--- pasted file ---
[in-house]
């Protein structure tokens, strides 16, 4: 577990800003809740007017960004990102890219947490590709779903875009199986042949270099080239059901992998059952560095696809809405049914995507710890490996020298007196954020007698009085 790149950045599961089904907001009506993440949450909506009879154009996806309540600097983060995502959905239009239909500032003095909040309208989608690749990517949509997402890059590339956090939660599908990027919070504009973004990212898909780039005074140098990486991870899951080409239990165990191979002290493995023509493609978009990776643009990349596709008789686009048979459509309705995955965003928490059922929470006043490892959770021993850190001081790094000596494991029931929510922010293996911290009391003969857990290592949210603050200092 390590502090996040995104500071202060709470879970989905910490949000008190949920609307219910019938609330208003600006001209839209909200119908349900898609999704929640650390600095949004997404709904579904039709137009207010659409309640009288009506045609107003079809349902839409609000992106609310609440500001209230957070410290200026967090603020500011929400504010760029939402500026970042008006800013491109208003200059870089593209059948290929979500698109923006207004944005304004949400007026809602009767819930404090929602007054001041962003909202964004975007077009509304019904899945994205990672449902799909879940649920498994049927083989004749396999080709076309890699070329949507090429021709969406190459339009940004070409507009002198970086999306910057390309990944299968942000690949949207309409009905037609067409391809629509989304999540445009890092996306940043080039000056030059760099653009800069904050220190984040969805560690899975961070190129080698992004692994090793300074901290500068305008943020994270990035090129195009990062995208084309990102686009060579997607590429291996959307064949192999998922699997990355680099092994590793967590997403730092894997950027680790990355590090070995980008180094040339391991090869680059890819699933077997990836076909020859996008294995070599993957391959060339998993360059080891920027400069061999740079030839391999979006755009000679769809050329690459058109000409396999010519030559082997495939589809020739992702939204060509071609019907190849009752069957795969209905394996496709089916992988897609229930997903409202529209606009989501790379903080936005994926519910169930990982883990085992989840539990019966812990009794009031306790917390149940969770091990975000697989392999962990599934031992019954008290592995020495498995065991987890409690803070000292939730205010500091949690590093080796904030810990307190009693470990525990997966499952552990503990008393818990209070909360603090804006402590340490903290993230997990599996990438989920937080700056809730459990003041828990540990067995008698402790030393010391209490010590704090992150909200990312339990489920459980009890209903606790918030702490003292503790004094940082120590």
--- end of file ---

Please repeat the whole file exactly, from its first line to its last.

[in-house]
């Protein structure tokens, strides 16, 4: 577990800003809740007017960004990102890219947490590709779903875009199986042949270099080239059901992998059952560095696809809405049914995507710890490996020298007196954020007698009085 790149950045599961089904907001009506993440949450909506009879154009996806309540600097983060995502959905239009239909500032003095909040309208989608690749990517949509997402890059590339956090939660599908990027919070504009973004990212898909780039005074140098990486991870899951080409239990165990191979002290493995023509493609978009990776643009990349596709008789686009048979459509309705995955965003928490059922929470006043490892959770021993850190001081790094000596494991029931929510922010293996911290009391003969857990290592949210603050200092 390590502090996040995104500071202060709470879970989905910490949000008190949920609307219910019938609330208003600006001209839209909200119908349900898609999704929640650390600095949004997404709904579904039709137009207010659409309640009288009506045609107003079809349902839409609000992106609310609440500001209230957070410290200026967090603020500011929400504010760029939402500026970042008006800013491109208003200059870089593209059948290929979500698109923006207004944005304004949400007026809602009767819930404090929602007054001041962003909202964004975007077009509304019904899945994205990672449902799909879940649920498994049927083989004749396999080709076309890699070329949507090429021709969406190459339009940004070409507009002198970086999306910057390309990944299968942000690949949207309409009905037609067409391809629509989304999540445009890092996306940043080039000056030059760099653009800069904050220190984040969805560690899975961070190129080698992004692994090793300074901290500068305008943020994270990035090129195009990062995208084309990102686009060579997607590429291996959307064949192999998922699997990355680099092994590793967590997403730092894997950027680790990355590090070995980008180094040339391991090869680059890819699933077997990836076909020859996008294995070599993957391959060339998993360059080891920027400069061999740079030839391999979006755009000679769809050329690459058109000409396999010519030559082997495939589809020739992702939204060509071609019907190849009752069957795969209905394996496709089916992988897609229930997903409202529209606009989501790379903080936005994926519910169930990982883990085992989840539990019966812990009794009031306790917390149940969770091990975000697989392999962990599934031992019954008290592995020495498995065991987890409690803070000292939730205010500091949690590093080796904030810990307190009693470990525990997966499952552990503990008393818990209070909360603090804006402590340490903290993230997990599996990438989920937080700056809730459990003041828990540990067995008698402790030393010391209490010590704090992150909200990312339990489920459980009890209903606790918030702490003292503790004094940082120590």